Submit your film
Through art, the work of choreographers, dancers and filmmakers should inspire our communities to discover our shared humanity.
Films submitted to the festival should reflect the beauty and synchronicity between the choreography of dance with the choreography of cinematography.
Narrative films of any length are eligible, as well as documentary films that capture stories from and around the world of dance.
This category covers photographs from competitive events, social causes or gatherings, traditions or cultures.
This category includes dance imagery featuring bridges, buildings, cityscapes, historic landmarks, interiors or industrial sites.
This category should portray artistry of nature photography.
This category should highlight the most compelling imagery — illustrating courage, despair, hope, injustice, hate, compassion, human rights failures or victories in ways small and large. The photos should inspire people to get involved and take a stand for human rights.
Narrative Fiction Feature
Narrative Fiction Features that are 45 minutes or more. This is a juried competition category.
Documentary Film Submission
Non Fiction Features that are 45 minutes or more. This is a juried competition category.
Narrative Short Film
Narrative Fiction Short Films less than 45 minutes. This is a juried competition category.
Documentary Short Film
Documentary Short Films less than 45 minutes. This is a juried competition category.
Animation / Experimental Film
Animated or experimental films. This is a juried competition category.
Student Choreographers & Filmmakers
The Student Filmmaker’s category pays special attention to young choreographers and filmmakers. This is a juried competition category.
RTDFF Photography Contest
We will accept 5 images per photographer total. Photographers may submit one or multiple categories, or submit without a category preference.
Each category within the festival will host a juried competition for "Best of...".
Additionally, an executive committee will award a "Best of Show" award annually to recognize a work with high artistic and informational value. Additional awards may be given within each category at the judgment of the jury (i.e. best cinematographer, editing, sound, etc.).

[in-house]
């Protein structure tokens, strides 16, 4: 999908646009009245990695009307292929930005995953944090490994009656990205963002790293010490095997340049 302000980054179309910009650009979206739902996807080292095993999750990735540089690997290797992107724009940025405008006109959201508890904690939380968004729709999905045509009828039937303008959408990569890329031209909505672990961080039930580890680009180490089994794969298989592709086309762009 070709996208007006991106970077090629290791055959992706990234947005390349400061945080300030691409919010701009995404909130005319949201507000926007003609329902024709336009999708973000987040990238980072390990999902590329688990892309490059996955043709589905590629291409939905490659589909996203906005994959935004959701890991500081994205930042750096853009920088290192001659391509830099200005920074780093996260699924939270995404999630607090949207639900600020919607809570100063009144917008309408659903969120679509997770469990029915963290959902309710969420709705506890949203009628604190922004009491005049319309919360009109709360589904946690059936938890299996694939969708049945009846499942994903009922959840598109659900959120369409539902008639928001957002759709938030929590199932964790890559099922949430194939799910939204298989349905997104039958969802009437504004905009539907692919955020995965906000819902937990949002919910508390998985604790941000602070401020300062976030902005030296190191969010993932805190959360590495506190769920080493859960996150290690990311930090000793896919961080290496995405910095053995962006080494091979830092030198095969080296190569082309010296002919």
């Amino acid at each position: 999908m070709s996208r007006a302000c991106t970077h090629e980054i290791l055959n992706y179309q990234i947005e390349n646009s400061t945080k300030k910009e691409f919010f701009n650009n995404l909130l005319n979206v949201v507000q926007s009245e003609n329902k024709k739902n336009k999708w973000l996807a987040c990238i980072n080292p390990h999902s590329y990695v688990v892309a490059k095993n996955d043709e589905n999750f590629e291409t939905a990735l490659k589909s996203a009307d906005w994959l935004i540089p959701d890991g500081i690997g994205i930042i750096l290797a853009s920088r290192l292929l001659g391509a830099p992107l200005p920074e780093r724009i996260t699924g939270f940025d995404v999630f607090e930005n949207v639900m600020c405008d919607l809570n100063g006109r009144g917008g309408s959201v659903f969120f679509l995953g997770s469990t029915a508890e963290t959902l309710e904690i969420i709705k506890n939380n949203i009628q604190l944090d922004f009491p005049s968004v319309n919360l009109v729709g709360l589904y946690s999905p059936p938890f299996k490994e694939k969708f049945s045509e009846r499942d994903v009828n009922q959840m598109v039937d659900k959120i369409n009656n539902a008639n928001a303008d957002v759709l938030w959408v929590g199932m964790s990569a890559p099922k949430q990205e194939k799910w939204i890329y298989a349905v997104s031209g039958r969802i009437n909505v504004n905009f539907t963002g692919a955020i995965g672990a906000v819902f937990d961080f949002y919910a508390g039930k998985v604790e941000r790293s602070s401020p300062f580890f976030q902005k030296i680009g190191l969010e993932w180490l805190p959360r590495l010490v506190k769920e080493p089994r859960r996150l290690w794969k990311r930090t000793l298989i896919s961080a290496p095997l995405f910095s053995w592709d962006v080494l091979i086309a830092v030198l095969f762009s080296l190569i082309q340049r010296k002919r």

Filmmakers who have their films selected for the festival will receive an admissions package to the festival.
Entry fees are non-refundable.
Filmmakers and artist must be authorized to submit their films to RTDFF, and have appropriate permissions and clearances for their films or art pieces.
Once selected as a part of the official festival, a film may not pull out of the festival or withdraw its submission.
Charlie Chan Foon has had a love for dance ever since he could walk. He learned and performed pacific cultural dances from an early age which moved on to Hip Hop from the age of 10 and eventually Street Latin.
Charlie earned a a bachelor of Performing Arts degree from Auckland University studying many other styles such as ballet, modern dance and jazz.
Charlie has travelled and performed around New Zealand and Australia, from private schools to corporate events, wineries and television promotions. Charlie is part of the dance community in Perth and still continues to dance. He believes that living is moving, moving is dancing and dancing is freedom.
Craig is the Director of Theatre Arts at Minnesota State University Moorhead where he teaches in the area of acting, directing, musical theatre, movement and dance.
During his recent sabbatical he finished the Professional Training Program, a year-long study, with the Dell'Arte International School of Physical Theatre. He holds a B.F.A. in Musical Theatre Performance from the University of Nebraska-Lincoln, and a M.F.A. in Theatre Directing from Minnesota State University Mankato.
"Tell me and I will forget,
Show me and I may not remember,
Involve me and I will understand."
Seidah Tuaoi is a proud New Zealand born Samoan and Cook Island female. She studied at the University of Auckland and graduated with a Bachelor of Dance. During her studies, she joined the street dance community in Auckland. This saw her joining Hopskotch dance company which led her to other crews such as Projekt Team, Lighthouse Fam and Watchmins Krump fam. It was in these dance collectives she learnt about family, community and culture.
Seidah became interested in teaching dance at a secondary schools level. After graduating with a teachers diploma, she taught dance at the following high schools Aorere, Waitakere, Mcauley and is currently teaching at Karamu High in the Hawkes Bay.
Whilst imparting into the next generation, Seidah was able to create art and perform at an international level. This involved becoming a member of Jaja Vankova’s RuR alliance collective, performing at the World Hip Hop Championships in Last Vegas, joining the first group to win the Minicrew section in New Zealand, and creating fusion dance on film called Fa’atino and Flaws.
These dance films explored hybridising Popping styled movements with traditional Samoan siva. These films were recognised nationally at dance events and film festivals. Flaws was also recognised by international dance artist Poppin Pete, who created the dance style Popping.